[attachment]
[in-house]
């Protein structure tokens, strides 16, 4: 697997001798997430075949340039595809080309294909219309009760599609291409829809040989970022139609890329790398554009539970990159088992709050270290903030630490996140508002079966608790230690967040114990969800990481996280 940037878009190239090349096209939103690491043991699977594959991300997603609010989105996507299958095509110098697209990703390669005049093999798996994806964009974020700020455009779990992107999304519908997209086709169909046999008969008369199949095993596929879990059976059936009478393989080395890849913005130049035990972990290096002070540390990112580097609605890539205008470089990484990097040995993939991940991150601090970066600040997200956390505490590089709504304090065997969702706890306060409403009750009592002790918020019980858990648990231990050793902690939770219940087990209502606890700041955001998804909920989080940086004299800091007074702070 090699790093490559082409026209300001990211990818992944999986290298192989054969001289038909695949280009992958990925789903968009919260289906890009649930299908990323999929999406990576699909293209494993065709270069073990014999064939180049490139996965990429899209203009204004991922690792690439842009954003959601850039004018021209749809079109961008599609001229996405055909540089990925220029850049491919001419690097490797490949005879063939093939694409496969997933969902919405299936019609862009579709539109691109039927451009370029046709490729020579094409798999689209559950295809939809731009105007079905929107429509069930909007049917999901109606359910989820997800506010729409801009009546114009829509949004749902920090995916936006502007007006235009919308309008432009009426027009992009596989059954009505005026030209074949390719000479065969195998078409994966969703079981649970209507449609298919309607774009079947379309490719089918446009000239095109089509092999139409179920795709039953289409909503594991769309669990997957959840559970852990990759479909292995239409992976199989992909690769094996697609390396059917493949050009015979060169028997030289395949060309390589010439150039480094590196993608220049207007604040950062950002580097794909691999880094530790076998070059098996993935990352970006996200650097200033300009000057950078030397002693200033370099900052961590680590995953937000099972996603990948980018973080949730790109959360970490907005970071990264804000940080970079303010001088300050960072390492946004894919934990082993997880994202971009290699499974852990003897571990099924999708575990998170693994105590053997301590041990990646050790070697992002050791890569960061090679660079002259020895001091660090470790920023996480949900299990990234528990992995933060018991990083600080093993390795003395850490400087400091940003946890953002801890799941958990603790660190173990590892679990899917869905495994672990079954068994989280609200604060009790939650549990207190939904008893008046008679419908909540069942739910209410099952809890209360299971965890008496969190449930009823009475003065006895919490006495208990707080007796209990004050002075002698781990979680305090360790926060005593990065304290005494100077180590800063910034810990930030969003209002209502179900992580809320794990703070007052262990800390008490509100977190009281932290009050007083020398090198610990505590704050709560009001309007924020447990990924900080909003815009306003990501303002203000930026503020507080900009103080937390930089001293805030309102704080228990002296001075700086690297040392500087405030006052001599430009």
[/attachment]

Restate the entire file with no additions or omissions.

[in-house]
């Protein structure tokens, strides 16, 4: 697997001798997430075949340039595809080309294909219309009760599609291409829809040989970022139609890329790398554009539970990159088992709050270290903030630490996140508002079966608790230690967040114990969800990481996280 940037878009190239090349096209939103690491043991699977594959991300997603609010989105996507299958095509110098697209990703390669005049093999798996994806964009974020700020455009779990992107999304519908997209086709169909046999008969008369199949095993596929879990059976059936009478393989080395890849913005130049035990972990290096002070540390990112580097609605890539205008470089990484990097040995993939991940991150601090970066600040997200956390505490590089709504304090065997969702706890306060409403009750009592002790918020019980858990648990231990050793902690939770219940087990209502606890700041955001998804909920989080940086004299800091007074702070 090699790093490559082409026209300001990211990818992944999986290298192989054969001289038909695949280009992958990925789903968009919260289906890009649930299908990323999929999406990576699909293209494993065709270069073990014999064939180049490139996965990429899209203009204004991922690792690439842009954003959601850039004018021209749809079109961008599609001229996405055909540089990925220029850049491919001419690097490797490949005879063939093939694409496969997933969902919405299936019609862009579709539109691109039927451009370029046709490729020579094409798999689209559950295809939809731009105007079905929107429509069930909007049917999901109606359910989820997800506010729409801009009546114009829509949004749902920090995916936006502007007006235009919308309008432009009426027009992009596989059954009505005026030209074949390719000479065969195998078409994966969703079981649970209507449609298919309607774009079947379309490719089918446009000239095109089509092999139409179920795709039953289409909503594991769309669990997957959840559970852990990759479909292995239409992976199989992909690769094996697609390396059917493949050009015979060169028997030289395949060309390589010439150039480094590196993608220049207007604040950062950002580097794909691999880094530790076998070059098996993935990352970006996200650097200033300009000057950078030397002693200033370099900052961590680590995953937000099972996603990948980018973080949730790109959360970490907005970071990264804000940080970079303010001088300050960072390492946004894919934990082993997880994202971009290699499974852990003897571990099924999708575990998170693994105590053997301590041990990646050790070697992002050791890569960061090679660079002259020895001091660090470790920023996480949900299990990234528990992995933060018991990083600080093993390795003395850490400087400091940003946890953002801890799941958990603790660190173990590892679990899917869905495994672990079954068994989280609200604060009790939650549990207190939904008893008046008679419908909540069942739910209410099952809890209360299971965890008496969190449930009823009475003065006895919490006495208990707080007796209990004050002075002698781990979680305090360790926060005593990065304290005494100077180590800063910034810990930030969003209002209502179900992580809320794990703070007052262990800390008490509100977190009281932290009050007083020398090198610990505590704050709560009001309007924020447990990924900080909003815009306003990501303002203000930026503020507080900009103080937390930089001293805030309102704080228990002296001075700086690297040392500087405030006052001599430009």